Yesterday I reported initial retail reports, for all retailers, were positive. Most analysts said it appeared that although it wasn’t spectacular, the observed about a 0.5% uptick in sales. Well today, as usually the case with initial results, we have revisions showing that retail sales were actually down from last year. The Wall Street Journal reported the following:
Trade group National Retail Federation said Sunday that while 195 million shoppers–13% more than last year–visited stores and Web sites over the Black Friday weekend, the average spending over the weekend declined 7.9% to $343.31.
On the consumer electronic retailer front, there were mixed reporting results. Some thought things were better than 2008 Black Friday; most thought things were pretty much the same.
Consumer sampling at several consumer electronics retail locations by CEA and ChannelForce found nearly 40% of consumers believed traffic this year was heavier than last Black Friday and nearly 80% believed it was at least as busy, if not more so, than last year.
AAPL Analysts Mixed
I visited two Apple stores on Friday, in the metro Boston market, and it was shoulder-to-shoulder the whole time I was there. Now this isn’t scientific by any means, and is not uncommon for Apple stores even on days where there’s no special event going on. But more adroit analysts performing customer counts across a vast cross section of Apple stores report mixed results.
Piper Jaffray’s Gene Munster and team did a head count at three Apple Stores and reported much weaker numbers compared to last year, his team counted an average of 8.3 Mac sales per hour, down 36% from the 13 Macs per hour they observed on the same day last year. He offset that with comScore numbers; which showed sales at Apple’s online store Friday were up 39% over last year.
Kaufman Brothers analyst Shaw Wu reported that many Apple Stores were so busy that they were running out of stock, which makes him think that his estimate for 2.9 million Macs this quarter could be a very conservative estimate. Wu reiterated Kaufman’s BUY rating and target price of $235.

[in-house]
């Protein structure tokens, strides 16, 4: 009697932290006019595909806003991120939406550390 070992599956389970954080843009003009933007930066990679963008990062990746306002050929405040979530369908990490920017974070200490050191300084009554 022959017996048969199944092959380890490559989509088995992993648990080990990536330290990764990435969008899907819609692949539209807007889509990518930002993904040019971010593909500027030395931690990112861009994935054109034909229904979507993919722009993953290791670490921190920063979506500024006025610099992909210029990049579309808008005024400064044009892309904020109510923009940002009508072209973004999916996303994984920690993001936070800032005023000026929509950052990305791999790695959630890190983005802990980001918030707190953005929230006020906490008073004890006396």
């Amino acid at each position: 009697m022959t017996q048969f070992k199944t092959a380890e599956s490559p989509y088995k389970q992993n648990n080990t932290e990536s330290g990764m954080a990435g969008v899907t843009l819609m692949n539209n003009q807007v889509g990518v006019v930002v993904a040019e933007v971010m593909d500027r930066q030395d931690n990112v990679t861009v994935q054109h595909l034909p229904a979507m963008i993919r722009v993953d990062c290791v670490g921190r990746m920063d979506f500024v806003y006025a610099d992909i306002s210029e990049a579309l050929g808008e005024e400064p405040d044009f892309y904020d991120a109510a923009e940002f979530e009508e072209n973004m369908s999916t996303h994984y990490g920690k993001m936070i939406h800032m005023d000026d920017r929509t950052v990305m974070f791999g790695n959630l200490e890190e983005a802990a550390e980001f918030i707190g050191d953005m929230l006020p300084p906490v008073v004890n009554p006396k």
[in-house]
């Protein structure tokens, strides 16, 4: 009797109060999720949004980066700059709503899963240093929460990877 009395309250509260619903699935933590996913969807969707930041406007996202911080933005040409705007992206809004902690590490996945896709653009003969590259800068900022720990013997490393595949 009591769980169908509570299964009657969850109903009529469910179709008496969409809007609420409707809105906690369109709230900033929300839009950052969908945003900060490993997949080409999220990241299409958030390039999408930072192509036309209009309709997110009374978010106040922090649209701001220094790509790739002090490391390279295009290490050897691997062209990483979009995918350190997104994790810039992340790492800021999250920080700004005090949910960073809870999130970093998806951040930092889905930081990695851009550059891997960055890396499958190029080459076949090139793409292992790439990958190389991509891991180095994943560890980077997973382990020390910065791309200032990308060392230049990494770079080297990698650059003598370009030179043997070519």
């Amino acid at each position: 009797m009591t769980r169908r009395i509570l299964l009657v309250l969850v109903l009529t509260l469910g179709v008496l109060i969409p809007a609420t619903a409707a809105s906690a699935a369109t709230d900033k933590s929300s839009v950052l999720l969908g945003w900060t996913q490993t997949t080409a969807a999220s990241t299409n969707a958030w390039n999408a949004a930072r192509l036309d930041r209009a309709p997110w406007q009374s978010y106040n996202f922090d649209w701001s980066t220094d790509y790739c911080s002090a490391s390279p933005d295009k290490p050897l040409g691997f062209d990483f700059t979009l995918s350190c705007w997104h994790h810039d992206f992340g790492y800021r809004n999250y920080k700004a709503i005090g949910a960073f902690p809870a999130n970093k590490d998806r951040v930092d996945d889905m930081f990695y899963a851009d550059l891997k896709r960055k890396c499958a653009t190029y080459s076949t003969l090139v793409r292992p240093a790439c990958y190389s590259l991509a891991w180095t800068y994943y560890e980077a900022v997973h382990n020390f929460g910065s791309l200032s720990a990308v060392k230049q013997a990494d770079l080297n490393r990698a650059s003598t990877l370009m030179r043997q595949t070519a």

Deutsche Bank analyst Chris Whitmore says that Apple sales were healthy. He says in a research note that Apple stores were packed and the recently refreshed MacBook and 13-inch MacBook Pro were the most popular items. Demand for iMacs was also strong. Whitmore reported the following in a research note:
Channel checks were carried out at 120+ Apple retail stores and 25+ AT&T stores in conjunction with a series of online checks (Apple, Amazon, Best Buy, MacMall, Target and Wal-Mart). Our checks show demand for Macs, iPhones and iPods remains healthy and Apple stores enjoyed heavy traffic throughout the holiday weekend.
Thomas Weisel Partners analyst Doug Reid says they did store checks at 41 Apple retail locations in the U.S., Canada and the U.K., and came away “with increased confidence” in his above-Street December quarter estimates and in his long-term positive thesis on the stock. He says the checks suggest same-store sales are up slightly year over year. Well, 41 stores in three countries. That seems reasonable.
Is the Munster Team Blind?
So how is it that Gene baby got it backwards from what I was seeing, and what Wu and Whitmore reported? It probably has a lot to do with sampling size and methodology. It’s obvious that Deutsche Bank did their homework, and got a very healthy look at Friday’s sales through both direct and indirect means, where Munster and Wu both performed scanty, insufficient studies.
That’s the problem with analysts; you love them while they tell you what you want to hear, even though you may not understand that what you’re hearing may not have any basis in truth, at least a truth that should be garnered through meticulous research.
So, what I’ll be doing in the near future here on the AppleInvestor is compiling the rants, raves and musings of ALL the predominant AAPL analysts and keep that up-to-date for you, so that you can make your own judgement from a consensus. Perhaps we’ll even rate their predictions over time, then we can put a weighting on their future predictions based on past results. Hmmm, nice idea Ern.